So it just had everything in terms of landscape ideals
at the end of the 18th century.
You have sold it. Shall we buy?
I'd love to, but I don't have the money.
Let's do it. Go on. Let's do it.
'No chance! You still need a hefty bank balance'
to enjoy THIS lifestyle.
For 150 years, Cliveden House has been THE place to aspire to,
set high above the Thames
among 370 acres of National Trust gardens.
There has been a grand house here since the 1600s, and no wonder.
Just look at the views.
The whole of Berkshire spread out beneath your feet,
the Thames gently meandering through the tree-lined countryside.
And over there - a shadow in the distance
but strategically very important - Windsor Castle.
The original house was built by the second Duke of Buckingham
He was a bit of a bounder.
He might have built this house, but that didn't stop him
laying his trowel elsewhere.
In 1668, he shot his mistress's husband,
the Count of Shrewsbury, in a duel.
The Countess's portrait is hanging downstairs.
Twice, the house was burnt down and the current mansion was
built in the 1850s.
In 1893, the richest man in America, William Waldorf Astor, paid
over 1 million for the house and estate.
He wanted to make his mark amongst the English gentry.
If he wasn't born into it, he'd buy his way into it.
Astor remodelled the gardens in grand style,
importing flamboyant features like the Fountain of Love
and the Borghese Balustrade.
Inside is pretty plush too. It is now a hotel.
I'm getting a "what the butler saw" tour with, you guessed it,
the butler, Michael Chaloner.
This was really, I suppose, the most important room for the Astors,
-It was. This is where they hosted all their parties.
And in the winter time, this was a real focal point to it.
A wonderful Medieval French fireplace,
bought by the Astors to decorate their home.
They imported everything, didn't they?
They wanted the best and the most opulent.
If they wanted it, they had it.
'Astor's son married American Nancy Langhorne.
'As Mrs Nancy Astor, she set out to woo English society with her
'good looks and witty conversation.'
They entertained everyone from Charlie Chaplin, George Bernard Shaw,
Gandhi, of all people. The Royal Family were regular visitors.
So, really, the guests they had had no limit.
This was quite a saucy place, wasn't it?
The parties were pretty swinging.
I'm not sure how involved she was in some of the worst or best
parties that we had here, but she really sort of took an active
part in making sure the house was always alive. Especially at weekends.
'Nancy eventually won over the British public too,
'becoming the first woman MP to take up a seat in Parliament.'
Well, this is the French Dining Room.
This is quite a dining room, isn't it?
Can you imagine the parties in here?
All the people that we have mentioned through the ages that have come here.
If these walls could talk, eh?
One of the key stories that has come out of that time was
when Winston Churchill was having dinner with Nancy Astor
and they really had a very, sort of, quite a tense relationship.
They got on very well but very badly at the same time.
Nancy Astor saying to him,
"Winston, if you were my husband, I would put poison in your coffee."
And he said, "Madam, if I was your husband, I'd drink it."
That is really sort of evocative of the tension they had between them.
Nobody could resist an invitation to Cliveden.
We already know that the world
and his very famous rich wife or mistress came here,
but there was one invitation that
would result in a scandal that rocked the Government.
And it all started here by the pool. Doesn't it always!
MUSIC: "Scandal" by Queen
# Scandal! #
It was here in 1961 that Secretary of State for War John Profumo
first set eyes on the 19-year-old Christine Keeler.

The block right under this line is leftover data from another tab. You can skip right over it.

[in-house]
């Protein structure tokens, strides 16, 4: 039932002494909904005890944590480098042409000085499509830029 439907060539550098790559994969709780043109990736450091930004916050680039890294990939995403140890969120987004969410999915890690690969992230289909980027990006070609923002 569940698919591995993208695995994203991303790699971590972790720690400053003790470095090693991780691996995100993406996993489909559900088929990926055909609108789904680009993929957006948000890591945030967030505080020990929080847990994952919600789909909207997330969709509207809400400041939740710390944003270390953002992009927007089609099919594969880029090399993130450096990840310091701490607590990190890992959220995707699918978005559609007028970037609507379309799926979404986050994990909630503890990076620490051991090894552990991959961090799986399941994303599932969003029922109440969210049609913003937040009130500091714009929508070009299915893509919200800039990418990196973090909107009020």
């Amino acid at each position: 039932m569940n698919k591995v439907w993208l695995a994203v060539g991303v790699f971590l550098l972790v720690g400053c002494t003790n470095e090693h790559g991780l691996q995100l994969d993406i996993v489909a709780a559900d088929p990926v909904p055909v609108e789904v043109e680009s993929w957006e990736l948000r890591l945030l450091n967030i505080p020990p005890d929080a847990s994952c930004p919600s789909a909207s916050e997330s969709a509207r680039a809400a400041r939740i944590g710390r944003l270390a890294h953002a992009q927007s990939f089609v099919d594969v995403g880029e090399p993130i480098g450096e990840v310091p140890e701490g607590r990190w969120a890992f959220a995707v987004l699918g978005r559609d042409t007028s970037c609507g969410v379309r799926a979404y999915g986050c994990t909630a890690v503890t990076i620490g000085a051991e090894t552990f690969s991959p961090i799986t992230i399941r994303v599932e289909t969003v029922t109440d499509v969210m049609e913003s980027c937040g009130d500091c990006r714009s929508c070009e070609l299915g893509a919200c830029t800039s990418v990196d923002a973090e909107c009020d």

What followed was a three-month affair.
Keeler was a call girl who was also having a relationship with
a Soviet diplomat. Hmm, troublesome.
When the story hit the headlines two years later,
Profumo had to resign, his reputation in tatters.
Harold Macmillan's Conservative Government lost the next election.
With the help of some carefully staged photographs
in the Sunday papers, Christine Keeler became a household name
and Cliveden secured its place in history as the home of scandal.
Downstream, John is joining the horsy set as they uncover
some revealing facts about their faithful steeds.
There could be well over a million horses in the UK.
No-one knows the exact figure, and until recently there has been
no national project to keep check on their general health.
But the Blue Cross animal charity is changing that.
It has launched a one-week long, UK-wide annual survey to try to
paint a picture of just how fit or unfit the nation's horses really are.
Blue Cross came to prominence during the First World War,
caring for horses and working dogs injured on the battlefields.
The "blue" distinguished it from the Red Cross which, of course,
cared for wounded soldiers.
Today, it still has the health of horses at its very core.
This is the fifth equine survey it has carried out
and it is by far the biggest.
So, what do you already know about Britain's horses?
What we have found out is really important.
Three quarters of all horses have something wrong with them
and so we want to get a much bigger picture of that
and drill down into those figures
and find out what actually is affecting the horses in Britain.
That is a staggering fact, isn't it,
that three-quarters of all horses have something wrong?
What kind of things?
Well, the commonest things we have found
are about 15% have skin conditions, about 13% are lame.
So, that sort of information, if we can find out more about it,
will then help to inform vets and farriers and
pharmaceutical companies, really, and charities like the Blue Cross
about what advice they say should be giving to horse owners.
Students at the Berkshire College of Agriculture are carrying out
the horse survey as part of their course in equine health.
So, tell me, Sarah, what exactly are you having to do?
So, we will start on the head,
look at their teeth, make sure they're in good condition
then we will look at their nose.
So they have got a nice, clean nose, bright, shiny eyes,
nice and alert ears.
Then we will move down to look at their feet and their hooves,